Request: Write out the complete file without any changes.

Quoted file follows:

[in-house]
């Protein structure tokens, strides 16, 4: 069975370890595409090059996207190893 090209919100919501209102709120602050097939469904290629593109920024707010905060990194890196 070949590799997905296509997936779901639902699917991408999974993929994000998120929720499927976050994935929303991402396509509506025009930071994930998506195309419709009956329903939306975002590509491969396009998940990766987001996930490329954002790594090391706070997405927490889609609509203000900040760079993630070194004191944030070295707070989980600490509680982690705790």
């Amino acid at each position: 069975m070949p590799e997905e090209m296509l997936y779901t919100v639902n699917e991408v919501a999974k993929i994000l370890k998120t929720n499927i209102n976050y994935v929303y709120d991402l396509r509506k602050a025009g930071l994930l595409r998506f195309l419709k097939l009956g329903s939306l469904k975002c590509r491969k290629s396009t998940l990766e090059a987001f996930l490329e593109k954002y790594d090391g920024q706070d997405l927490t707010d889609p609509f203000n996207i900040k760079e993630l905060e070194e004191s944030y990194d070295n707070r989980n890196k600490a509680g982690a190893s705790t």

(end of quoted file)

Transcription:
[in-house]
């Protein structure tokens, strides 16, 4: 069975370890595409090059996207190893 090209919100919501209102709120602050097939469904290629593109920024707010905060990194890196 070949590799997905296509997936779901639902699917991408999974993929994000998120929720499927976050994935929303991402396509509506025009930071994930998506195309419709009956329903939306975002590509491969396009998940990766987001996930490329954002790594090391706070997405927490889609609509203000900040760079993630070194004191944030070295707070989980600490509680982690705790």
């Amino acid at each position: 069975m070949p590799e997905e090209m296509l997936y779901t919100v639902n699917e991408v919501a999974k993929i994000l370890k998120t929720n499927i209102n976050y994935v929303y709120d991402l396509r509506k602050a025009g930071l994930l595409r998506f195309l419709k097939l009956g329903s939306l469904k975002c590509r491969k290629s396009t998940l990766e090059a987001f996930l490329e593109k954002y790594d090391g920024q706070d997405l927490t707010d889609p609509f203000n996207i900040k760079e993630l905060e070194e004191s944030y990194d070295n707070r989980n890196k600490a509680g982690a190893s705790t």